http://www.thenation.com/article/173307/ncaa-poster-boy-corruption-and-exploitation?page=0,0

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2 responses to “Final Four: Does the Plantation Return to Atlanta this Saturday April 6th?

  1. Where is the commentary about how social pressures drive youth to commit and dedicate time to master these sports in order to escape the ‘hood? Where is the commentary about how if you cant assimilate you get left behind (this is what happen to pryor) but if you can assimilate you allowed to break rules and it’s often encouraged…Why no commentary about how the Football Coach of Penn State being fired for a sex scandal can cause a riot on campus? Or what role does the clearinghouse play in all this (especially when discussing unionizing student athletes? Also the minor league thing proposed in the article seems a little sketch and not really effective… And why would a union help? look at the NFL and NBA and their unions. There only function seems to be to create exploitation with consent. I would to further this discussion however…But I think we need to start with the simple idea that the NCAA and all colleges are capitalist institutions first and foremost, and then realize the student athlete struggle is the students struggle is the teachers struggle is the janitors struggle…you can’t have one with out the others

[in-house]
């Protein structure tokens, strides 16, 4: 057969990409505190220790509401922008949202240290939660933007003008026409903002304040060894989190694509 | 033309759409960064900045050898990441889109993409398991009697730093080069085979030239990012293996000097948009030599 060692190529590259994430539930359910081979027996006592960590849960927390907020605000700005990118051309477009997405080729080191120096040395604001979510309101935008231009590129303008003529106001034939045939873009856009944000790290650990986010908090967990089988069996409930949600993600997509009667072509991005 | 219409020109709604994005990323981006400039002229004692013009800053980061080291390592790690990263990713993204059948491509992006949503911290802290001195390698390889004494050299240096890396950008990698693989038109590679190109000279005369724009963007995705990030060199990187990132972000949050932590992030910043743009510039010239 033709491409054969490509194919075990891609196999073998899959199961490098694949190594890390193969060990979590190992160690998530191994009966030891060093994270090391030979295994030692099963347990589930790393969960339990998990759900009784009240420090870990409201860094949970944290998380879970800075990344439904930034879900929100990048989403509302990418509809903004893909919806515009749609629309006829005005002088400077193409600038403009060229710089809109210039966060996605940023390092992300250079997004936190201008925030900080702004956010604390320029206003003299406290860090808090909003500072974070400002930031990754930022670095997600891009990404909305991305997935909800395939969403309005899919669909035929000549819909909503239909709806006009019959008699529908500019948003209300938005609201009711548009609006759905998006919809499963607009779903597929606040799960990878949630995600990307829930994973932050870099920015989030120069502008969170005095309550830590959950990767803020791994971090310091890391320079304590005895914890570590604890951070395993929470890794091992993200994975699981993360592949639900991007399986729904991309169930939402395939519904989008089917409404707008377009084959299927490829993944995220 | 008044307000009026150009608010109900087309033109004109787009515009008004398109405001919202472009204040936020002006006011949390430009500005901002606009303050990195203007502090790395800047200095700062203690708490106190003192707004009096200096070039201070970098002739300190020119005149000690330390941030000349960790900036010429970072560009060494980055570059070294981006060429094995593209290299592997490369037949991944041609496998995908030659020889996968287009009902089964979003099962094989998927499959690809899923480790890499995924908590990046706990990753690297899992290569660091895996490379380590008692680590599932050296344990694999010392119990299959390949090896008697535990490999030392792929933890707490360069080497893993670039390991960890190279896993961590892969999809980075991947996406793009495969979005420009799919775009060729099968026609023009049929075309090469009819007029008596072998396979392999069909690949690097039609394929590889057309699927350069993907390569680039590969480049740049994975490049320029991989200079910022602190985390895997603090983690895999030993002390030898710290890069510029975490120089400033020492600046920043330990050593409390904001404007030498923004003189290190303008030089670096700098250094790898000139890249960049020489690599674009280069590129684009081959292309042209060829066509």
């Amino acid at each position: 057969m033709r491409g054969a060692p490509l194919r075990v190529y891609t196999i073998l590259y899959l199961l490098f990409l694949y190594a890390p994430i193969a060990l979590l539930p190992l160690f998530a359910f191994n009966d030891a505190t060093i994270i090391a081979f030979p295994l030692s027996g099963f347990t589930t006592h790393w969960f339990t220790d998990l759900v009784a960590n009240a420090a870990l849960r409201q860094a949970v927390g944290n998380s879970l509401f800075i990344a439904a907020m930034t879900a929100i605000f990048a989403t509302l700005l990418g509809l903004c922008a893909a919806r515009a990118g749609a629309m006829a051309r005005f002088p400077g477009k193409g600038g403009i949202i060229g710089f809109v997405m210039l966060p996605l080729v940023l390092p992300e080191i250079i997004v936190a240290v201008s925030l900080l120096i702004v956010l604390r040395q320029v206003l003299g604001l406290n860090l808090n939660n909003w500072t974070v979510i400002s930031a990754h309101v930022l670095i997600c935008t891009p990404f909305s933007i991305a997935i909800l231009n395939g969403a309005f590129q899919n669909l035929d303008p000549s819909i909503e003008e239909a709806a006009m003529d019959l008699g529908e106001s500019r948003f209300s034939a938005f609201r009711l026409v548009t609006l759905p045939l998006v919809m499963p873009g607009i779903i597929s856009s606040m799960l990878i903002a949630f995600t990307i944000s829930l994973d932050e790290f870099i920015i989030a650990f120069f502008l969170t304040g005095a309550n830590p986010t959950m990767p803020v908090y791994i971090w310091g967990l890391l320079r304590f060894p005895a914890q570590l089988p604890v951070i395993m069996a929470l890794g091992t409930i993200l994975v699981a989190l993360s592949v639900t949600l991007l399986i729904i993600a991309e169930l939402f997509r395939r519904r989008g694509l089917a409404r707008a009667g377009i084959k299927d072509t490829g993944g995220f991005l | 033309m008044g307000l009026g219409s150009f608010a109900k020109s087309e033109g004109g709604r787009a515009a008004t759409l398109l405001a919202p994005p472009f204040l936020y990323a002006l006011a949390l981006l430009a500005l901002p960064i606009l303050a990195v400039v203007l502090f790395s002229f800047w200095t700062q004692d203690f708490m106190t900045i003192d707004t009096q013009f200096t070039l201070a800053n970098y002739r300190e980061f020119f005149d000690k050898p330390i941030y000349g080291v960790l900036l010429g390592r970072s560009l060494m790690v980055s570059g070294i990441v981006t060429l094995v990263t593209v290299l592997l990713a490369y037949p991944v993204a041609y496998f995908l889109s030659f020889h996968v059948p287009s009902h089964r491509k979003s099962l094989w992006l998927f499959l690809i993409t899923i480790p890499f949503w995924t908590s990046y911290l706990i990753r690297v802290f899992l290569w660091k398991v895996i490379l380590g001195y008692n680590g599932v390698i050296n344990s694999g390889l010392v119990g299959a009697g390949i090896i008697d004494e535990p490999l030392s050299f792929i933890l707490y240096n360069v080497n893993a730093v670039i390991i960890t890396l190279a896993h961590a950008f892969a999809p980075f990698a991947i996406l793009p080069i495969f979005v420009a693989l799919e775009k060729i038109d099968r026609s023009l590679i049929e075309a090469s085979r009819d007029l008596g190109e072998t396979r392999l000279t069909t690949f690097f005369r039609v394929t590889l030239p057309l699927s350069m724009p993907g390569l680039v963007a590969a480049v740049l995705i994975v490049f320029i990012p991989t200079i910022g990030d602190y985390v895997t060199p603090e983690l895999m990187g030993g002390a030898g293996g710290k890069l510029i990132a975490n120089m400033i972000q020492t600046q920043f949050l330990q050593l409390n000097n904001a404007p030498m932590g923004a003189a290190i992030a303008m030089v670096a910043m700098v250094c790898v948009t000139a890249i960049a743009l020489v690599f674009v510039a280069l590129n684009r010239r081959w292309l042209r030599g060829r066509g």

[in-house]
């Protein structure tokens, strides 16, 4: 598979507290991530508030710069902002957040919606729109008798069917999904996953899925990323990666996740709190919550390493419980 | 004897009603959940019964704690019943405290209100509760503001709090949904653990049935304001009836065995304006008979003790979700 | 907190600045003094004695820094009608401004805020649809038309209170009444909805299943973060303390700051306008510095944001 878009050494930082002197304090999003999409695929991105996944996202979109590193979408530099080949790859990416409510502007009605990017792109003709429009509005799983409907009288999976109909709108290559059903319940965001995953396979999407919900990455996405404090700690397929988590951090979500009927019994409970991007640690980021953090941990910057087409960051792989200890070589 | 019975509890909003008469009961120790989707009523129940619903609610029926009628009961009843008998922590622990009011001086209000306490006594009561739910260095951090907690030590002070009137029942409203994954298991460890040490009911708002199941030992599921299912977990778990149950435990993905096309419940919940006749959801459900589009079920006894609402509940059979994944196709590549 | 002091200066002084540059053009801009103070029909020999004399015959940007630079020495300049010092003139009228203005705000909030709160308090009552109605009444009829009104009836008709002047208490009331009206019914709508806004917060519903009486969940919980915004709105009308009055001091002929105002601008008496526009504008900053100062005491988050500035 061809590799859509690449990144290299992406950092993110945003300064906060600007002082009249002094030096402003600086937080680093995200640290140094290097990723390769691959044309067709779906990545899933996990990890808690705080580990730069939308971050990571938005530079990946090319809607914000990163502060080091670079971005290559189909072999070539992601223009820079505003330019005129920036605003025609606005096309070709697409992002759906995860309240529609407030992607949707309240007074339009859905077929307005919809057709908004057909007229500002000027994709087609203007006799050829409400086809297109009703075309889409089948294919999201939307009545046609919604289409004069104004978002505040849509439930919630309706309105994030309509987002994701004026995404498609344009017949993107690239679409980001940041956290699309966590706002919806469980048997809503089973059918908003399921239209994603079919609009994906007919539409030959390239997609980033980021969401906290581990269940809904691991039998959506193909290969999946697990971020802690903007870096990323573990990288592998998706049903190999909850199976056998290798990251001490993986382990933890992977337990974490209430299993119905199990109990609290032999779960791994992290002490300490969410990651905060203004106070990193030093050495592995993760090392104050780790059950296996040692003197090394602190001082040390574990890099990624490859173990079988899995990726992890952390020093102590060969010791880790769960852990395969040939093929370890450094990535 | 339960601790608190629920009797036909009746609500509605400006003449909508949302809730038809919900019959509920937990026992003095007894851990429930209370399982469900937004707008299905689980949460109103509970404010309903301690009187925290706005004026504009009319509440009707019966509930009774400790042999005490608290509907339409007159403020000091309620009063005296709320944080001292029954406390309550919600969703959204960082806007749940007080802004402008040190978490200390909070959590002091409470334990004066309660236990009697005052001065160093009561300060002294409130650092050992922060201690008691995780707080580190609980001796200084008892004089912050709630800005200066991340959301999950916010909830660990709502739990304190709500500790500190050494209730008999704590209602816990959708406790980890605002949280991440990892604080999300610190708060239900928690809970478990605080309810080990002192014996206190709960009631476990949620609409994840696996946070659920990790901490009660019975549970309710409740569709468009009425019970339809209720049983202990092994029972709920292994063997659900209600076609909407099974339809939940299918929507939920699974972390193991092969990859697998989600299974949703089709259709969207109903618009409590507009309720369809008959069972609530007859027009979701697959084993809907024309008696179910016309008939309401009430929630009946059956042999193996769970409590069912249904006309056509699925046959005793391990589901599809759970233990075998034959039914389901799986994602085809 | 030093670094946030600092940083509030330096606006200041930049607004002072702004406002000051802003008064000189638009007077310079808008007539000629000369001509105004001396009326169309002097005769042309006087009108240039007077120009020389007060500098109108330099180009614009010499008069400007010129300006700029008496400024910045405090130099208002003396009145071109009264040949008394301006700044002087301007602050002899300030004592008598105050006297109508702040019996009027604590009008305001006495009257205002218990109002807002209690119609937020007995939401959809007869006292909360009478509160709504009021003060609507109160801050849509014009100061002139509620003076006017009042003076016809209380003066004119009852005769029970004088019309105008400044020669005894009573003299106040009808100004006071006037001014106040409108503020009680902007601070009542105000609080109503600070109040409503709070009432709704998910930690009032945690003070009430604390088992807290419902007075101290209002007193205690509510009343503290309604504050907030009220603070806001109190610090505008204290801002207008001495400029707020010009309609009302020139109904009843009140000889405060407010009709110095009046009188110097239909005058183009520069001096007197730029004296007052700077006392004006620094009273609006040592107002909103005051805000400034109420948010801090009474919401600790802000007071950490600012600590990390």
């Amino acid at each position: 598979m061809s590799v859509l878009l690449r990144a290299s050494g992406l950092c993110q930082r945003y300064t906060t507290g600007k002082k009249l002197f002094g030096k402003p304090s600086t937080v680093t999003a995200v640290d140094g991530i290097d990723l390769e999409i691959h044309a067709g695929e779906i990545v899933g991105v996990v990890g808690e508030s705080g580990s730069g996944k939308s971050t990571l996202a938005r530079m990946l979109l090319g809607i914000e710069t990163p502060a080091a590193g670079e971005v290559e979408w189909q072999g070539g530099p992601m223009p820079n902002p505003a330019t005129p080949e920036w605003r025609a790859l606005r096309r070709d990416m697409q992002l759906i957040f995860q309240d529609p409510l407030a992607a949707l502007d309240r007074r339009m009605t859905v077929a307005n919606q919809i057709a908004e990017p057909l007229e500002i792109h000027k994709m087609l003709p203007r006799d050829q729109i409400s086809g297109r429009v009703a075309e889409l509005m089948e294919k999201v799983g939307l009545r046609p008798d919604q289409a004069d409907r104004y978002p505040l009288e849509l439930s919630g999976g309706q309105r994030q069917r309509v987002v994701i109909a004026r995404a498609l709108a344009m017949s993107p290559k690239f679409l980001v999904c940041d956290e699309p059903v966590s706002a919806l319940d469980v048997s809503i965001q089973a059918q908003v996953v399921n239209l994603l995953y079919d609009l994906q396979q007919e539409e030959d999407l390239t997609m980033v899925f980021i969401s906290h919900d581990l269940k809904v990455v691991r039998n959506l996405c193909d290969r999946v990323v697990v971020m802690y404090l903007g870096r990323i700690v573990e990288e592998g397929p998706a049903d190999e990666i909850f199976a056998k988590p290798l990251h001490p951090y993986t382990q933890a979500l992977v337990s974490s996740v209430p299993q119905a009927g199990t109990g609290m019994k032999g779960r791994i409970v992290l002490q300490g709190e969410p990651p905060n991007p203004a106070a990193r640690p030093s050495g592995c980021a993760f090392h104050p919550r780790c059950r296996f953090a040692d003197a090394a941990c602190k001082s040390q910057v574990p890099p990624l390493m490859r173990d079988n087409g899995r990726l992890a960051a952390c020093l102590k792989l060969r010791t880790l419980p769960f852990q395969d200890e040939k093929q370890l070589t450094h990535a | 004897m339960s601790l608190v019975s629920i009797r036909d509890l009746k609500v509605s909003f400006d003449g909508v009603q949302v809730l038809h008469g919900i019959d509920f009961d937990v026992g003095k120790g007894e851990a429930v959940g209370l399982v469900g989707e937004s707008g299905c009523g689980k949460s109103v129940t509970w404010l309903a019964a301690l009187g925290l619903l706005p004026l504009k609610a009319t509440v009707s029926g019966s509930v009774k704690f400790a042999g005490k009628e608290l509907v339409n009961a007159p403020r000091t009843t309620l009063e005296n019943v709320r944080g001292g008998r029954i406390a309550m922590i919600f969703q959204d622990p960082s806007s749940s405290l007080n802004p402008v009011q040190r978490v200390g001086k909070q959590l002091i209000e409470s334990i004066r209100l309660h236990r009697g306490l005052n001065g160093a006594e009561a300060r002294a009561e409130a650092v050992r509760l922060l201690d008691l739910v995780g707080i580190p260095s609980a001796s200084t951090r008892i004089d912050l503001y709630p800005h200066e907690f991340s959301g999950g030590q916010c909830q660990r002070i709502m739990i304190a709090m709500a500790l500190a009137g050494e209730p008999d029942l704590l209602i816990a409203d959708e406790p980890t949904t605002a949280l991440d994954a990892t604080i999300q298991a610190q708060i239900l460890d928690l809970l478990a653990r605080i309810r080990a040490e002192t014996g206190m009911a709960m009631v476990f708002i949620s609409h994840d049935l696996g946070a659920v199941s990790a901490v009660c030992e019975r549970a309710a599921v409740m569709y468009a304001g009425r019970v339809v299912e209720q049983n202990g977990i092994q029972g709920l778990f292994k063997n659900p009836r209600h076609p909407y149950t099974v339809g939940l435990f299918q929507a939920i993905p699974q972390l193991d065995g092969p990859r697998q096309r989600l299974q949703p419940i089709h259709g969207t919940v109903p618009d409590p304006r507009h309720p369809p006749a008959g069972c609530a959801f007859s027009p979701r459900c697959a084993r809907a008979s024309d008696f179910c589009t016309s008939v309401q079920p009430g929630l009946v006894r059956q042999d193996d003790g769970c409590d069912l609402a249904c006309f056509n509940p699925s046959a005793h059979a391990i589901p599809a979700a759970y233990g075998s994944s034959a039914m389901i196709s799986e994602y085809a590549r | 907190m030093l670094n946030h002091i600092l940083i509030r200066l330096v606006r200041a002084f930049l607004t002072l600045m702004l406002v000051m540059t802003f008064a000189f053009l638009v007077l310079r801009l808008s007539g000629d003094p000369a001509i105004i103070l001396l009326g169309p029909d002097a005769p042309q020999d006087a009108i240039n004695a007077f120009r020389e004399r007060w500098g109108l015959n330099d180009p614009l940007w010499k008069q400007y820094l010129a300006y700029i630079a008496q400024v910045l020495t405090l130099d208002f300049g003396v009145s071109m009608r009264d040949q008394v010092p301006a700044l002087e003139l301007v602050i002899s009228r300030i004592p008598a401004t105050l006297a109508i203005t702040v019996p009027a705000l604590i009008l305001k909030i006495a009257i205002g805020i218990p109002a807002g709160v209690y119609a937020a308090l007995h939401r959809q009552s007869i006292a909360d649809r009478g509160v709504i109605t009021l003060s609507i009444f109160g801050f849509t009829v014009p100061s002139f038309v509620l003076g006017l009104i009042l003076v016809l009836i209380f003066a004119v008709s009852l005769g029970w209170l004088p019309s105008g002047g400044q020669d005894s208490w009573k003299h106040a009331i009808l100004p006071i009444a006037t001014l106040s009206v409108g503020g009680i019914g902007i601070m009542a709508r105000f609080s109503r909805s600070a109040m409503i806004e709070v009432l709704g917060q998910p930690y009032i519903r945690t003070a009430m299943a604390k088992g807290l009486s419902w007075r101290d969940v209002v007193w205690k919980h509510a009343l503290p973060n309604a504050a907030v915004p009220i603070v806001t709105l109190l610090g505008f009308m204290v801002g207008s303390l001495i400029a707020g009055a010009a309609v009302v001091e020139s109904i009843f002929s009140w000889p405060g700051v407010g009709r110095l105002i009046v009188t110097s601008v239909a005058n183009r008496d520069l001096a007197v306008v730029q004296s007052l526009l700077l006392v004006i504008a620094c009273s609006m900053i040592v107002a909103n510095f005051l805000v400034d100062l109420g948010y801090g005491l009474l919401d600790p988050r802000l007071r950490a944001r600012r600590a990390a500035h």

• @ ShadesofSilence

      (these views and opinions are my own based on my experiences in the eduation and sporting world, they are not necessarily shared by the collective)

      Thank you for generating a list of important questions related to the NCAA exploitation of student athletes. Definitely agree the NCAA and colleges/universities are integral institutions of capitalism. As a college athlete (baseball) I witnessed students being pushed by their parents and coaches to “commit and dedicate time to master these sports” , but I think the “escape the hood” bit is part of a larger problem of the illusions of social mobility.

      Many schools, public and private and charter, promote this illusion as an absolute truth. That is, if working class students, in poor areas, are willing to dedicate their lives to working hard and following the rules demanded by their respective schools, then they have just as much a chance as the students of the middle and ruling class to go to college, land a lucrative position and ultimately “escape the hood”. To me, this a ruling class framework being promoted by mostly white middle class teachers on to the minds of working class students. A lot of the gifted athletes in “the hood” see sports as a way to get a scholarship without having to focus on their learning. Far too often I’ve seen coaches and teachers pampering these kids to the point where they are given grades and continually passed on without compiling the necessary tools to navigate higher ed.